2022—A Year to Begin Closing a Gaping Agape Hole?

My faith needs bolstering these days. In general, it feels like Rocky after a few rounds with Clubber Lang…taking quite a few hits and finding itself on the ropes, hoping for the bell to ring to end the round and catch its breath before it keels over.

It is primarily my faith in people that is so wounded, after these last years of division and vitriol. We have siloed ourselves and shouted in echo chambers and across social media platforms to tear each other apart with little thought of impact or consequences.

“Us” and “them” is deeply rooted in our psyches, and I am weary from it all.

In those initial, scary weeks when the pandemic struck, I hoped that maybe a tiny positive byproduct of it would be its common enemy status—that we would come together to fight this invisible villain in order to save lives.

We did not.

While we may rise to the occasion…we fall to the everyday.

Yes, people come together in times of crisis. When Harvey ravaged Houston and people drove around in boats rescuing anyone they could find, they noted how it didn’t matter what your politics were—just get in the boat. Moments of coming together? Sure. Continued, concerted everyday efforts? Well, that’s unfortunately a different story.

Consequently, my faith is wobbly from the heart punches it has sustained and the loss it has witnessed…and I long for a way to renew it. I think that is why, as I wondered if a word for 2022 would find me, as it has for the last several years, the word “faith” was knocking on my heart.

But then bell hooks passed. And Archbishop Desmond Tutu joined her. And as I looked for my next thing to listen to while I do my morning exercises, Bishop Michael Curry’s Love Is the Way presented itself to me on my audiobook playlist. In listening to his Morgan Freeman-esque voice, my word for the year fell right into my heart: Love…It must be. Because it is only through love that my faith can regrow in the fertile soil of agape, and not just for me alone.

Agape, one of the seven words to describe love in the Greek language, is defined by Bishop Curry as a “sacrificial love that seeks the good and well-being of others, of society, of the world.” And in our current times, it feels like there is a gaping hole where agape love should be firmly established.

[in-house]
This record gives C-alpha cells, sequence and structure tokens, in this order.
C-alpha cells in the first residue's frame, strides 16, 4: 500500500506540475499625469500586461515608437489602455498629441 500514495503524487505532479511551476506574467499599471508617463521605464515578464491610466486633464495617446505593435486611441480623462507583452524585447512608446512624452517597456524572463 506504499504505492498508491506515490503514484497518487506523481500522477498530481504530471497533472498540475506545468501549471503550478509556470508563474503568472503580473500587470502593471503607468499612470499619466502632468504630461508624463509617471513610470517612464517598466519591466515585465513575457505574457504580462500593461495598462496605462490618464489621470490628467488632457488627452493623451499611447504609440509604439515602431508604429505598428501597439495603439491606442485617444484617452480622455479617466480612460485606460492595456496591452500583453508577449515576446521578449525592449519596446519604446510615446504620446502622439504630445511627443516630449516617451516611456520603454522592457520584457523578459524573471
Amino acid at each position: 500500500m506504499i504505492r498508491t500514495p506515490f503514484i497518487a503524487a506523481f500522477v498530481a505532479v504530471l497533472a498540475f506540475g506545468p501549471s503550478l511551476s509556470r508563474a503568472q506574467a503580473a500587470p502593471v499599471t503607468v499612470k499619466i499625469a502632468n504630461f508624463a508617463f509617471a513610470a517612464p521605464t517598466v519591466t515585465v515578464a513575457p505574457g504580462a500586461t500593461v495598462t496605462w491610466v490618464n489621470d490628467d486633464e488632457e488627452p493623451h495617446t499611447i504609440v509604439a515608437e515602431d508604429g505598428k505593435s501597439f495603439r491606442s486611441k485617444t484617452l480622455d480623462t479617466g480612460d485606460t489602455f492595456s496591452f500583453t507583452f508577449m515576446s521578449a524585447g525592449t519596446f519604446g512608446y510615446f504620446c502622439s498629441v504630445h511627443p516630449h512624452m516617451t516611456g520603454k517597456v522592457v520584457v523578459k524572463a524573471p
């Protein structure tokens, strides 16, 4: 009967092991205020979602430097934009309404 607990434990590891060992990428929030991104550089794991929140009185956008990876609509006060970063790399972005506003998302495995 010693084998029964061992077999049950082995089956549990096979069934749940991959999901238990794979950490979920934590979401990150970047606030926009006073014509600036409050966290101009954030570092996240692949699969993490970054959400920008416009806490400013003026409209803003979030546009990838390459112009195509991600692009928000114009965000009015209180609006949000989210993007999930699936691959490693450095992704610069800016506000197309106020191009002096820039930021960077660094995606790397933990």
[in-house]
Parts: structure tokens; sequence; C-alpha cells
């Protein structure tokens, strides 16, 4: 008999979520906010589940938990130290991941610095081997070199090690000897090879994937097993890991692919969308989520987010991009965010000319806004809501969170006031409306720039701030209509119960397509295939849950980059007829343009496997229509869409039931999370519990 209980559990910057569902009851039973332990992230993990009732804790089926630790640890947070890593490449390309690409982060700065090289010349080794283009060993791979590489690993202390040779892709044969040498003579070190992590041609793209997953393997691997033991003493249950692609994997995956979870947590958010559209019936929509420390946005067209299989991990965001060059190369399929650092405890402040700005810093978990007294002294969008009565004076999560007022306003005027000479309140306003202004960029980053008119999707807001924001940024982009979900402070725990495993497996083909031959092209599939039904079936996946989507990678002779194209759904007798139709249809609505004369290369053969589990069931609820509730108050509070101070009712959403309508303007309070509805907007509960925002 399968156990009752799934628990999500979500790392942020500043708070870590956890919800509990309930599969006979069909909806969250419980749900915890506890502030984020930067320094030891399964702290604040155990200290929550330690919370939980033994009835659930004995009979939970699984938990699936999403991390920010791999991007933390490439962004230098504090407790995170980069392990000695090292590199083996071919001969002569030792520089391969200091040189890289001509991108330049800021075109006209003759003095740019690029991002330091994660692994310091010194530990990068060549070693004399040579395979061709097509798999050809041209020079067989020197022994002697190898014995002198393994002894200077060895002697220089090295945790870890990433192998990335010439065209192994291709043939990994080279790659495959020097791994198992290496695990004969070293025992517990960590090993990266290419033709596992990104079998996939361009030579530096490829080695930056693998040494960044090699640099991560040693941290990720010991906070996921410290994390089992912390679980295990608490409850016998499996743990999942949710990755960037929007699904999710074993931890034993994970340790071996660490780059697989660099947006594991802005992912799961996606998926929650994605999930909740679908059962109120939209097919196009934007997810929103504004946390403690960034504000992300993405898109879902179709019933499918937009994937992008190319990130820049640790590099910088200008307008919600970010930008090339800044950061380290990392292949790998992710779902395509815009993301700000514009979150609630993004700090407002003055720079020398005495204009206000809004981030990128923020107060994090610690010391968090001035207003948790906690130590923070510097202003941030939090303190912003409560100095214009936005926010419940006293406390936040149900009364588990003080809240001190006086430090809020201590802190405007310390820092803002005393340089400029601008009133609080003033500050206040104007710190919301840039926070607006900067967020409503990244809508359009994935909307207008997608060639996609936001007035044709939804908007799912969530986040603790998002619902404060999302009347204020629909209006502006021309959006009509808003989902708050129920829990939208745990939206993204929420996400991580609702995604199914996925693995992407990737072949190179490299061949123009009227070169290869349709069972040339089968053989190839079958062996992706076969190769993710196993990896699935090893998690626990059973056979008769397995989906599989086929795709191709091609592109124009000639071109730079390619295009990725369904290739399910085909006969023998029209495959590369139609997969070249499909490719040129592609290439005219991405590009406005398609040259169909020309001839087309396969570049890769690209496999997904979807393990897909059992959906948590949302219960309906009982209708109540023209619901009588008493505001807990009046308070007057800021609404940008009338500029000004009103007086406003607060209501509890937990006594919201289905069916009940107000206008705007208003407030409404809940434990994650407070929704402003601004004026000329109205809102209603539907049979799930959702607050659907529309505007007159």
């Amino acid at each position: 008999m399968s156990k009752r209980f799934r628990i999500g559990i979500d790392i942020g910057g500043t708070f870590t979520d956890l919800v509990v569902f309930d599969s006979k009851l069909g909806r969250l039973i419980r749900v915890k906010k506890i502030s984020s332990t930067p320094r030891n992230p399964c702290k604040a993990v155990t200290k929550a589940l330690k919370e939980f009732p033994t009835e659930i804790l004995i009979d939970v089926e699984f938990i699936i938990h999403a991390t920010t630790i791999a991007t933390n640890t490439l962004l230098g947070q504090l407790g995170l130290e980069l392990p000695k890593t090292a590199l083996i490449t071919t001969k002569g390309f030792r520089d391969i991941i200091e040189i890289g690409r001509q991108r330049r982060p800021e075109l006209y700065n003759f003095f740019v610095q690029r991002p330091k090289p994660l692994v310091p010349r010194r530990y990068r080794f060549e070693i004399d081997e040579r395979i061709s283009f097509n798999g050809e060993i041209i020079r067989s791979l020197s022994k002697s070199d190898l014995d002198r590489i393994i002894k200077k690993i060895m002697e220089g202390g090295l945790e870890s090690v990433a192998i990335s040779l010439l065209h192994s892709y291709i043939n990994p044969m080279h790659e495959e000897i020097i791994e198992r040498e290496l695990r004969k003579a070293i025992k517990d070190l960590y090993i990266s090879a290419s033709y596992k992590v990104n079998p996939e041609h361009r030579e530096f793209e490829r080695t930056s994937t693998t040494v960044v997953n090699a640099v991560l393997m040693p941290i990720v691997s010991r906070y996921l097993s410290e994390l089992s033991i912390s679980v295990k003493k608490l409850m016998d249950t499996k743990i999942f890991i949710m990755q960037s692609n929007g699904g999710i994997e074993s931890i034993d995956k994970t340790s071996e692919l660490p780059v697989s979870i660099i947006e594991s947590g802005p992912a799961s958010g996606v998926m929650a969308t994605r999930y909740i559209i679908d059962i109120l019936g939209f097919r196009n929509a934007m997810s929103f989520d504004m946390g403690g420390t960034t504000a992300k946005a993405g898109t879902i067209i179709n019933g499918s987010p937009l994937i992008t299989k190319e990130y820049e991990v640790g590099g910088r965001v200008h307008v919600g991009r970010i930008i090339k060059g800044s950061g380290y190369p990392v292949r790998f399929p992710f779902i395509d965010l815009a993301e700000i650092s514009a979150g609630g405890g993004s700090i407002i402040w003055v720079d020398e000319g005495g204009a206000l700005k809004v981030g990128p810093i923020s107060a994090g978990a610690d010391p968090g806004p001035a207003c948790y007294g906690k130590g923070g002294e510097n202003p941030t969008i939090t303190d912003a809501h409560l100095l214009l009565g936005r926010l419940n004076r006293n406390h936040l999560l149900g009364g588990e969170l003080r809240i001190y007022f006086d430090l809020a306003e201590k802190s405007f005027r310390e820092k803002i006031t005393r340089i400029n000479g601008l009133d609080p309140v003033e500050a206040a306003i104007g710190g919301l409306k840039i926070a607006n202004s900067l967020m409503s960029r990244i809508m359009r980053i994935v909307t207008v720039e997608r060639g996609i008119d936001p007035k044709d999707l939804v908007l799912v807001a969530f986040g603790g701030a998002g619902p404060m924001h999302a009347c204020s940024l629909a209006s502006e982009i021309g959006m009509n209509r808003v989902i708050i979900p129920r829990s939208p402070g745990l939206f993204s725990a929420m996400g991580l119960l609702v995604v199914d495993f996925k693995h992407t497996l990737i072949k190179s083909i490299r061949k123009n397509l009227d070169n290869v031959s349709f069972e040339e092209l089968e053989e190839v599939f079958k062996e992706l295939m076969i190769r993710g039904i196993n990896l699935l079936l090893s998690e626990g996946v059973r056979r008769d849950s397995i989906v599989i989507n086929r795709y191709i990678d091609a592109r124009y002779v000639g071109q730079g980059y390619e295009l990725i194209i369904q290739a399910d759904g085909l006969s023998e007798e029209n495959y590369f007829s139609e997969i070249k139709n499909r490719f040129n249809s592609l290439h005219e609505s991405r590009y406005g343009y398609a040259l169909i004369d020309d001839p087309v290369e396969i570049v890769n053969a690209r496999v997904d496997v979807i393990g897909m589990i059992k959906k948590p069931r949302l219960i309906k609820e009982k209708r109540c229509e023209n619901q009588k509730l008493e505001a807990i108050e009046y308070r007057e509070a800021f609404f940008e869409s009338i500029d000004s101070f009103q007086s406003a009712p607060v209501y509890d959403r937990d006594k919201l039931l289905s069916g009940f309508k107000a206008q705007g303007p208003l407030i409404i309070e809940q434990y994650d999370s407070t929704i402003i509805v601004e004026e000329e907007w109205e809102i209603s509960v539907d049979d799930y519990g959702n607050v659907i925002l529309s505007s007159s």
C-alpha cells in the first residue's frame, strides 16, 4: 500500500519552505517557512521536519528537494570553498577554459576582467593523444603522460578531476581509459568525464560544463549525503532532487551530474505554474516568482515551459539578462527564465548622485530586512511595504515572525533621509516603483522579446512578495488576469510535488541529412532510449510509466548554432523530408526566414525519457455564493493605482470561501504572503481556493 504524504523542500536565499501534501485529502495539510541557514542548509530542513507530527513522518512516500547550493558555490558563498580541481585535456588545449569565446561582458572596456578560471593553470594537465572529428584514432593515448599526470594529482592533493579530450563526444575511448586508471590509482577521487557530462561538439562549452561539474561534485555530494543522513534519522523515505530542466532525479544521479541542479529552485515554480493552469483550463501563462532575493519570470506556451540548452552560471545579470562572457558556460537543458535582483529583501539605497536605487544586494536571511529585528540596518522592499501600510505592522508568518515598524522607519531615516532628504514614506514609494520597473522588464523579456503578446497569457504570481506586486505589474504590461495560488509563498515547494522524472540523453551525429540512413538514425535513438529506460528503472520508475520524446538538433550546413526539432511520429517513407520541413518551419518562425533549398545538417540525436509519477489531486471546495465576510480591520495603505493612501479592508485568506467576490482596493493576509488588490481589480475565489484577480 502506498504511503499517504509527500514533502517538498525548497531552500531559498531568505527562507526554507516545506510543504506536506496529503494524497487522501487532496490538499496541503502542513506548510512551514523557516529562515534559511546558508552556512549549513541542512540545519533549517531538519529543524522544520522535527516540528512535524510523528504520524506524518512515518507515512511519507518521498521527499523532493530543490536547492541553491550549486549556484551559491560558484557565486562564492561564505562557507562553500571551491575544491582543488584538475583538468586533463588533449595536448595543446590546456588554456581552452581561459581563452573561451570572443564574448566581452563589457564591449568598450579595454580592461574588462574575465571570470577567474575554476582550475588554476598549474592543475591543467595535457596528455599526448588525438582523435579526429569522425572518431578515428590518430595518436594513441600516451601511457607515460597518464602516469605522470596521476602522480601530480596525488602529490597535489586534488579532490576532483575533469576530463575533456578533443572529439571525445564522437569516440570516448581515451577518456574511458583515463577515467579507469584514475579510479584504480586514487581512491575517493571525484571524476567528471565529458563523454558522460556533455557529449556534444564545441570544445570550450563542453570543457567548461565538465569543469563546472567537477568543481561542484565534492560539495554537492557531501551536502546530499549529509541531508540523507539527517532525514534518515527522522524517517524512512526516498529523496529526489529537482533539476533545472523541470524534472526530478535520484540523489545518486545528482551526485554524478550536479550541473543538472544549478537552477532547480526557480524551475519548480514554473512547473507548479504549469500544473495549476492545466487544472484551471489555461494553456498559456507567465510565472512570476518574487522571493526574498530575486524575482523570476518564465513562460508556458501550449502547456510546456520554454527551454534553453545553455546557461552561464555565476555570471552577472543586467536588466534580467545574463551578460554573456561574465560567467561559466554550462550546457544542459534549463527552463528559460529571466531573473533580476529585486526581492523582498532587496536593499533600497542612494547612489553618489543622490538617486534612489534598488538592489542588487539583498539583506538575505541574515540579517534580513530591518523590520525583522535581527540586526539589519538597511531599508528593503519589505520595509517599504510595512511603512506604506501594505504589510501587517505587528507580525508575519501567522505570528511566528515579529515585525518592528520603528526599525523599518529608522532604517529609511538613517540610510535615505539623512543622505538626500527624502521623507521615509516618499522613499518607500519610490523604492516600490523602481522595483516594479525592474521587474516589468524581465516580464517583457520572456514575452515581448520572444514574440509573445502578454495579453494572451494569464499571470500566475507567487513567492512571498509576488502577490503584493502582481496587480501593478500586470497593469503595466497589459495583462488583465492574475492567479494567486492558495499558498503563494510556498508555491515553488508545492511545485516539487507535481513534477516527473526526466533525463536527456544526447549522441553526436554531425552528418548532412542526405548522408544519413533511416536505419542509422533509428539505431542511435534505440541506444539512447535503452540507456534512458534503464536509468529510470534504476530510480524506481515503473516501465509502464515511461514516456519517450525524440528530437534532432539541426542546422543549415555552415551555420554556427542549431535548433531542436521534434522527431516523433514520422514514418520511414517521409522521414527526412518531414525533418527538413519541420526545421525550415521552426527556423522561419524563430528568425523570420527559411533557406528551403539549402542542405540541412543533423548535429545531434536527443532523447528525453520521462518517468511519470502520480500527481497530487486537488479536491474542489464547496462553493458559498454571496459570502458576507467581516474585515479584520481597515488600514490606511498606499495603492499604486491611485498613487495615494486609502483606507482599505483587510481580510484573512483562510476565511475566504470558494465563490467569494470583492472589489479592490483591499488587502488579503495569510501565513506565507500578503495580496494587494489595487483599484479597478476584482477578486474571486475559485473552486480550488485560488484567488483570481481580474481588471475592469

what the world needs now…

People like Curry and hooks and Tutu have lived lives dedicated to teaching that love is THE gamechanger. It is a verb—an action—that, heals, redeems, and brings about true change. It is a choice we make daily. It is what Jesus made plain: My command is this: Love each other as I have loved you. Greater love has no one than this: to lay down one’s life for one’s friends. (John 15:12-13)

So…with love determining itself to be my word of the year—what exactly does this mean for me? After all, it’s not exactly a newsflash. I know love is the way.

It feels more like it is to be a recommitment.

And since agape is manifested in action, I will need to recommit to…act more. Learn. Listen. Serve. Share. Pray. Give. And more that I have yet to know.

But please do not see this as a New Year’s resolution. I am in no way thinking that with this guidance for the year—and my life—that I just need to keep at it like any other “goal.” Oh, no, no, no, no…no. This is a reminder for me to continue to wrestle with the call to love one another and live a life of love. It’s a biggie. There are those who are easy to love, and then there are those who…are not easy to love. And the call is to love the whole smash. And live it out in action. A tall order. Something that I must practice day in and day out.

And in my wearied state of wobbly faith, I don’t approach it glibly. But I do know that love wins, so even in my weariness, I must recommit to doing my best to live that love. Because otherwise? Otherwise, not only love and faith are at risk but hope, too. And where do I go from there?

I do not want to know.

So here is to 2022 being a year that plants seeds of love that develop into generous, thriving gardens of faith, hope…and more and more love.  


To love, my brothers and sisters, does not mean we have to agree. But maybe agreeing to love is the greatest agreement. And the only one that ultimately matters, because it makes a future possible.
―Michael B. Curry, Love Is the Way: Holding on to Hope in Troubling Times

The choice to love is a choice to connect―to find ourselves in the other.
bell hooks, all about love

Your ordinary acts of love and hope point to the extraordinary promise that every human life is of inestimable value.
―Desmond Tutu

A new commandment I give to you, that you love one another: just as I have loved you, you also are to love one another.
―John 13:34

And now these three remain: faith, hope and love. But the greatest of these is love.
―1 Corinthians 13:13

2021: Bring Me a Renaissance!

woman with outstretched arms in front of sunrise

Even those who have had beautiful experiences this past year know that overall, 2020 sucked. We have had very hard lessons to learn and been very hardheaded (and hardhearted) about learning them.